Contextually, other things associated with the video might also be considered more relevant for its location area as well. Google may bring this data back to the surface once more, so long as the Video Manager interface continues to collect this data from end users.
2. Link To Your Business In The Description
Include a link to your business website at the beginning of the video description. Now, these links are automatically “nofollowed” by YouTube, but there seems to be ranking value of some sort conveyed from the videos to the business’s local search ranking ability. Perhaps Google transfers keyword associations with the link, while no PageRank is transmitted — or perhaps local citation value is being conveyed, since there is no way of “nofollowing” citations.
3. Include Your NAP (Name, Address, Phone), Part I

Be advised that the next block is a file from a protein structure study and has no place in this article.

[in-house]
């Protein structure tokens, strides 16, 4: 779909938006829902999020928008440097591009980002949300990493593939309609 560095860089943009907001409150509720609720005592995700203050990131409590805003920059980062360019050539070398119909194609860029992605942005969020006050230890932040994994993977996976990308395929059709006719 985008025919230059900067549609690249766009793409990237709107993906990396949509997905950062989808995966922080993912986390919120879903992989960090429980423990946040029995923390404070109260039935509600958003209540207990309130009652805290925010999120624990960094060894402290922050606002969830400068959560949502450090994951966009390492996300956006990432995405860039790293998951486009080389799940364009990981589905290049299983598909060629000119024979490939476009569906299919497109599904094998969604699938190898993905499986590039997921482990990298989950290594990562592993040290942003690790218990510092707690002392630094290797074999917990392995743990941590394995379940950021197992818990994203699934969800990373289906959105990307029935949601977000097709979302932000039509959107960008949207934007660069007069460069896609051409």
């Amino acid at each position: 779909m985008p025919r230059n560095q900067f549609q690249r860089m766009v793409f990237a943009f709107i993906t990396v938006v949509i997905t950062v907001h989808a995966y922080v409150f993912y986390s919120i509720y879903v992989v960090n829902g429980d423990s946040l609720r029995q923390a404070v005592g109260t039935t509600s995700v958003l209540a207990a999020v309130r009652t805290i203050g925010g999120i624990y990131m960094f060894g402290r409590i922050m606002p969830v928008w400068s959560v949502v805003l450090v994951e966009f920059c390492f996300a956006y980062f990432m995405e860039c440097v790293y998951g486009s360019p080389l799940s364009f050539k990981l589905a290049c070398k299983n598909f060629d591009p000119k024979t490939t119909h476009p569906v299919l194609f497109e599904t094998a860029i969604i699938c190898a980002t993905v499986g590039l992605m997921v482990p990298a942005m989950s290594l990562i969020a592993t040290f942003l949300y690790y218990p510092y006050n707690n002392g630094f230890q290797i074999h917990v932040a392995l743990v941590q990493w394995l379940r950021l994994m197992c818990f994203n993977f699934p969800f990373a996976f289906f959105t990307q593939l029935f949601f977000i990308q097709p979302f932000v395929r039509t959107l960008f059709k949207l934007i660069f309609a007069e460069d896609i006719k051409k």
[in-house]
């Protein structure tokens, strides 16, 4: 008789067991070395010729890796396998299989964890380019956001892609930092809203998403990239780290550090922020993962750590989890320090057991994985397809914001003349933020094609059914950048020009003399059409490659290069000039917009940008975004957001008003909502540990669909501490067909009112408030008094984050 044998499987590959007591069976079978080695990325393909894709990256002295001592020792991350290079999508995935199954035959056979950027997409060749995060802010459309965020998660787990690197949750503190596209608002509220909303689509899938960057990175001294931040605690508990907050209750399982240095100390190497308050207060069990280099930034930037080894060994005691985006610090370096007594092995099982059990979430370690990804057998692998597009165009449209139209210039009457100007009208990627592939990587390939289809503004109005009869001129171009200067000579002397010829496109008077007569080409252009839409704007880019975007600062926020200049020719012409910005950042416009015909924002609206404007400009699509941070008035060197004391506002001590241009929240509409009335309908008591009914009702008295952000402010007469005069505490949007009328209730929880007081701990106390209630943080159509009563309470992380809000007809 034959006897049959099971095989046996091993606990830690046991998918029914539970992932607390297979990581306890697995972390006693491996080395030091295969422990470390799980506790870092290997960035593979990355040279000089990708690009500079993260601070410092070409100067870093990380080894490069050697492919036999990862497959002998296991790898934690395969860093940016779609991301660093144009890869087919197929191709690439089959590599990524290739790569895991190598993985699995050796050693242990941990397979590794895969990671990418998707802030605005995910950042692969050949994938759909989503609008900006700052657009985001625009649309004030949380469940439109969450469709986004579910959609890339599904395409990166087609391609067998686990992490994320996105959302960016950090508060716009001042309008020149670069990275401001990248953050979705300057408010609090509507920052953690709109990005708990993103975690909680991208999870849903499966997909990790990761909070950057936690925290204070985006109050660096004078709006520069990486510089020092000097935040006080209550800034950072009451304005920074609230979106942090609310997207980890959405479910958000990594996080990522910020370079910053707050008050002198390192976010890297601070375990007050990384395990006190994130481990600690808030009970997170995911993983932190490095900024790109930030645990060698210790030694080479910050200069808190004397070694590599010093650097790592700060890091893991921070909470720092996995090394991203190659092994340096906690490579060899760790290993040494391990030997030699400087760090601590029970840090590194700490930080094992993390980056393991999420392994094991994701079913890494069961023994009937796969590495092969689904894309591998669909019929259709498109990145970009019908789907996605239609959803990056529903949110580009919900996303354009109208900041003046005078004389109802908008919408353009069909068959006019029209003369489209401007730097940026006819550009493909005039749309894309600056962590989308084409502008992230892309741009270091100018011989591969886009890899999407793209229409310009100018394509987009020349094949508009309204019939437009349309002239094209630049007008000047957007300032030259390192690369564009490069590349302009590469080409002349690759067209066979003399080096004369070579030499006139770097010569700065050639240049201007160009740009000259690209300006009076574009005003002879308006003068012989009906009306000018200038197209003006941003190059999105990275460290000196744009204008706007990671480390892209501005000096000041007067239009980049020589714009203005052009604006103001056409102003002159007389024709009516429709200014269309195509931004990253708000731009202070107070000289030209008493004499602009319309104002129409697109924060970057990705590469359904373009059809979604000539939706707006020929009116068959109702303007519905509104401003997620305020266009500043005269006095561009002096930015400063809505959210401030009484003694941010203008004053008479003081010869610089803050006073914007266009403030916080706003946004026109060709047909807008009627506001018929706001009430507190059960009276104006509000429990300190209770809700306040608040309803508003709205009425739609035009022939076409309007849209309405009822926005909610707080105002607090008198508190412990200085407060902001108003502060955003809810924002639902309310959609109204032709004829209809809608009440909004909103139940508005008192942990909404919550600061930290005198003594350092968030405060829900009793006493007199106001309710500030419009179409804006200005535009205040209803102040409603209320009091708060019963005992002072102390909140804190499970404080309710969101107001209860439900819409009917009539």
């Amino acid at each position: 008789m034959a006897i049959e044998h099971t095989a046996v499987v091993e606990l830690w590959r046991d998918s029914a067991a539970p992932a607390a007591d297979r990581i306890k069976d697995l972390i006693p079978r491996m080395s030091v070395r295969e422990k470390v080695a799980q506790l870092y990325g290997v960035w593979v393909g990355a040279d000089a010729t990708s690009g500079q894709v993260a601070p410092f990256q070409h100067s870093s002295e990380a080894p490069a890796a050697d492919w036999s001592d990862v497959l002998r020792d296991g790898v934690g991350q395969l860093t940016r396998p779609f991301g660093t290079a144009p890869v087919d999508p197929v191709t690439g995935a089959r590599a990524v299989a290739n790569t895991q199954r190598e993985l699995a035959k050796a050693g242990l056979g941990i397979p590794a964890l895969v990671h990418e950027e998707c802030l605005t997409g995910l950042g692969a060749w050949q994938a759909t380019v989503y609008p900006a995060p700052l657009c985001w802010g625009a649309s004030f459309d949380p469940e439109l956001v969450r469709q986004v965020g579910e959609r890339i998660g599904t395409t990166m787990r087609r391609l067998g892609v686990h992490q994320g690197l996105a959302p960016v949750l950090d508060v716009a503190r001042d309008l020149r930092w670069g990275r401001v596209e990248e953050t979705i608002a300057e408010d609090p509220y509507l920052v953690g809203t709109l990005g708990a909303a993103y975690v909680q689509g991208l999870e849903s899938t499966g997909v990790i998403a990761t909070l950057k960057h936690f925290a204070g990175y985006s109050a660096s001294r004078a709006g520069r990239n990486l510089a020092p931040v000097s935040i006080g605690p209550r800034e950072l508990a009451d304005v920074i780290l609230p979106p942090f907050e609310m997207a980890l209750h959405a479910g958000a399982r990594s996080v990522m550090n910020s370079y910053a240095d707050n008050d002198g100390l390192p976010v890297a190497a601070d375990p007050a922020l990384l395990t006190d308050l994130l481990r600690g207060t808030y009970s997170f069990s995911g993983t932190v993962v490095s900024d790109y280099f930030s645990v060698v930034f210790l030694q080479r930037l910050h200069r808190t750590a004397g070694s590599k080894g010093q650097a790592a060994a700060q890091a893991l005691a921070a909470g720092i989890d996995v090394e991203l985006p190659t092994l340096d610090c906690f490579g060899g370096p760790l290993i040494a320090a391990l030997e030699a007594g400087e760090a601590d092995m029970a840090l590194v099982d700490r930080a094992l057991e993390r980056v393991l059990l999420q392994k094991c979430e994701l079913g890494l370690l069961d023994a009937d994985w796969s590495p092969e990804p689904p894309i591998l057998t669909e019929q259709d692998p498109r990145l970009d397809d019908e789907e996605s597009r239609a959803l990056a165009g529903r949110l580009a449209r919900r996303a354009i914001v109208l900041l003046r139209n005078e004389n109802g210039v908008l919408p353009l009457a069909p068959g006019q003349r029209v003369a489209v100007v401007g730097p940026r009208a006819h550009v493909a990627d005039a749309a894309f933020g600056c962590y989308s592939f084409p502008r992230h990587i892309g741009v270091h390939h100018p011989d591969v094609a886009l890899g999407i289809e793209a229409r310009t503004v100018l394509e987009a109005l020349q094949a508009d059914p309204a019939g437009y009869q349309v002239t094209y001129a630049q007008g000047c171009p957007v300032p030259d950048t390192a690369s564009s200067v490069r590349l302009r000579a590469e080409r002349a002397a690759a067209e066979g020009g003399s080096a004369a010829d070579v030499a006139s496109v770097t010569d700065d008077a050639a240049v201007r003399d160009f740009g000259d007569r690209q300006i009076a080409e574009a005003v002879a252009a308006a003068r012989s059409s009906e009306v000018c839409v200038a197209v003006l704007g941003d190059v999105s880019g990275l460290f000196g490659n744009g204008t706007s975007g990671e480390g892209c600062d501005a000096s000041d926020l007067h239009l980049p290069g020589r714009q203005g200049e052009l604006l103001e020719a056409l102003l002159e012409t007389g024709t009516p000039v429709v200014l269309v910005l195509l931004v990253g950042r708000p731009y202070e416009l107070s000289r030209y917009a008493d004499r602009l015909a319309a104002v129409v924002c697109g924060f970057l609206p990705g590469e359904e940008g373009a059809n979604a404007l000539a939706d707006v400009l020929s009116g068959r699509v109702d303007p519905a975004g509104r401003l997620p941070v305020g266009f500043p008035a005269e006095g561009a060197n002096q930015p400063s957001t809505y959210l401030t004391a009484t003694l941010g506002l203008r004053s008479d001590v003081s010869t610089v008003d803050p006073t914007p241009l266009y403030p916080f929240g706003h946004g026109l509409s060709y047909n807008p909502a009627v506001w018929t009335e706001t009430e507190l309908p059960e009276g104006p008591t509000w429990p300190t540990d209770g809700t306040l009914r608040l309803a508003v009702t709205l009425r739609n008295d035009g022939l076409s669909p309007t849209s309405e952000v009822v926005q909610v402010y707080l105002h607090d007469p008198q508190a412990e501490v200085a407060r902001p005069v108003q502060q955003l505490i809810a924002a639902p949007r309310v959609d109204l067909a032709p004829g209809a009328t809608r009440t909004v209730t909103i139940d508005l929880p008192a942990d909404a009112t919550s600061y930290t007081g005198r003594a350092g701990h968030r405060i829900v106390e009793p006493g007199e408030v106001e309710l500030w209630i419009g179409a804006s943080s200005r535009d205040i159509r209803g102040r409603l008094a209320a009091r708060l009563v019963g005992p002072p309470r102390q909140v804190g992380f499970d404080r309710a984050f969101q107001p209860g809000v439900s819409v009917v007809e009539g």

Include your business name, address and phone number in the frames near the end of the video (and perhaps your website URL as well). Text within videos can be “read” out of the data by Google’s interpretation algorithms, based on the application of optical character recognition.
4. Include Your NAP, Part II
Actually stating your business name, address and phone in the video’s audio will be worthwhile, since this may be automatically converted into the text transcripts produced by Google’s systems.
5. Utilize The Description Field
Mention your address, city location and phone number in the description text. The description field in YouTube is actually very generous, so while your initial paragraph or sentences should clearly describe what the video is about, you could also include a section after that which provides a short biography about your company (and differentiators that might persuade consumers to choose you above your competition).
6. Tag Your Video
Include your business category name and your location names as tags on the video. The keyword tags have long been one of the “secret weapons” for YouTube optimization, so add in a handful of relevant tags for each video. Tags can be multi-word phrases as well as single word terms.